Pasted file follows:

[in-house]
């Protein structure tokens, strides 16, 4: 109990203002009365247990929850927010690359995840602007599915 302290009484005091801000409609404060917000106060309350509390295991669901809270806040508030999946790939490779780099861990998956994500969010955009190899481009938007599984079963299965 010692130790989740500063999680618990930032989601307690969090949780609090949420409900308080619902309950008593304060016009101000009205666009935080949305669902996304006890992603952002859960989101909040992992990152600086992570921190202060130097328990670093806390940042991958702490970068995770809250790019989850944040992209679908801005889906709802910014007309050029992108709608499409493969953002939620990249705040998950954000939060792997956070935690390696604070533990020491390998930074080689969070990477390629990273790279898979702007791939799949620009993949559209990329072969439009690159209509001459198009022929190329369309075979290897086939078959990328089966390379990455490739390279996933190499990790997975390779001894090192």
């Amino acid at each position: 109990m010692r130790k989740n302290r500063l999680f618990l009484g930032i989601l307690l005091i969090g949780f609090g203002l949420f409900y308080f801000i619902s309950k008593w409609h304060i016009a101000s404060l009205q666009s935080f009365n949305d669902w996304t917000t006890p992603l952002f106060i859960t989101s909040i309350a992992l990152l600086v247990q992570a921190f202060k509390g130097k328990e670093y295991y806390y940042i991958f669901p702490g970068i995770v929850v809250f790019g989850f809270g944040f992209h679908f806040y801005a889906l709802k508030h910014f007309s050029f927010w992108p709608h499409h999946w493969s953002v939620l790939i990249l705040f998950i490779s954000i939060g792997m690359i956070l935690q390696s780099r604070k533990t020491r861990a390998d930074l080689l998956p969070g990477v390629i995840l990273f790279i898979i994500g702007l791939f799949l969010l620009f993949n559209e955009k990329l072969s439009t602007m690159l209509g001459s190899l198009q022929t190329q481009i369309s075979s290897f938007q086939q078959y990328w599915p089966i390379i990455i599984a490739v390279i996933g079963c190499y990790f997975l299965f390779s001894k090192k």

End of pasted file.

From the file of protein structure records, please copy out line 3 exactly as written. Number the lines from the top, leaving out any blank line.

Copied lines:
């Amino acid at each position: 109990m010692r130790k989740n302290r500063l999680f618990l009484g930032i989601l307690l005091i969090g949780f609090g203002l949420f409900y308080f801000i619902s309950k008593w409609h304060i016009a101000s404060l009205q666009s935080f009365n949305d669902w996304t917000t006890p992603l952002f106060i859960t989101s909040i309350a992992l990152l600086v247990q992570a921190f202060k509390g130097k328990e670093y295991y806390y940042i991958f669901p702490g970068i995770v929850v809250f790019g989850f809270g944040f992209h679908f806040y801005a889906l709802k508030h910014f007309s050029f927010w992108p709608h499409h999946w493969s953002v939620l790939i990249l705040f998950i490779s954000i939060g792997m690359i956070l935690q390696s780099r604070k533990t020491r861990a390998d930074l080689l998956p969070g990477v390629i995840l990273f790279i898979i994500g702007l791939f799949l969010l620009f993949n559209e955009k990329l072969s439009t602007m690159l209509g001459s190899l198009q022929t190329q481009i369309s075979s290897f938007q086939q078959y990328w599915p089966i390379i990455i599984a490739v390279i996933g079963c190499y990790f997975l299965f390779s001894k090192k």